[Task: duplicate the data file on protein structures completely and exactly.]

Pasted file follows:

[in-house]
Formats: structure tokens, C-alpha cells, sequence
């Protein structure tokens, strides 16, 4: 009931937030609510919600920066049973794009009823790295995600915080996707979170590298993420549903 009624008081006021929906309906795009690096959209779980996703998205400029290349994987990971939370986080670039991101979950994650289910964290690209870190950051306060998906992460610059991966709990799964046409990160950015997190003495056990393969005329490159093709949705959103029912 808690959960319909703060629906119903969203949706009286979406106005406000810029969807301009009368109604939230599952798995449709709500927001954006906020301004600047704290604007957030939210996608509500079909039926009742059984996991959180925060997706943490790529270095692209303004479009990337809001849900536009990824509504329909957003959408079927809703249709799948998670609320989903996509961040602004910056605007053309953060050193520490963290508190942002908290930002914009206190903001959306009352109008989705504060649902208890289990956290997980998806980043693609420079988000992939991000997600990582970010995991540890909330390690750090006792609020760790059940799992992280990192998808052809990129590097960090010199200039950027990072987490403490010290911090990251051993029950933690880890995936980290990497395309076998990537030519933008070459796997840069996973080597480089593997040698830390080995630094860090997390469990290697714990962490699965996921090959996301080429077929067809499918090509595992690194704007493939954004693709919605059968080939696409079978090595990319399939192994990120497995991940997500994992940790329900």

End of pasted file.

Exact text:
[in-house]
Formats: structure tokens, C-alpha cells, sequence
């Protein structure tokens, strides 16, 4: 009931937030609510919600920066049973794009009823790295995600915080996707979170590298993420549903 009624008081006021929906309906795009690096959209779980996703998205400029290349994987990971939370986080670039991101979950994650289910964290690209870190950051306060998906992460610059991966709990799964046409990160950015997190003495056990393969005329490159093709949705959103029912 808690959960319909703060629906119903969203949706009286979406106005406000810029969807301009009368109604939230599952798995449709709500927001954006906020301004600047704290604007957030939210996608509500079909039926009742059984996991959180925060997706943490790529270095692209303004479009990337809001849900536009990824509504329909957003959408079927809703249709799948998670609320989903996509961040602004910056605007053309953060050193520490963290508190942002908290930002914009206190903001959306009352109008989705504060649902208890289990956290997980998806980043693609420079988000992939991000997600990582970010995991540890909330390690750090006792609020760790059940799992992280990192998808052809990129590097960090010199200039950027990072987490403490010290911090990251051993029950933690880890995936980290990497395309076998990537030519933008070459796997840069996973080597480089593997040698830390080995630094860090997390469990290697714990962490699965996921090959996301080429077929067809499918090509595992690194704007493939954004693709919605059968080939696409079978090595990319399939192994990120497995991940997500994992940790329900």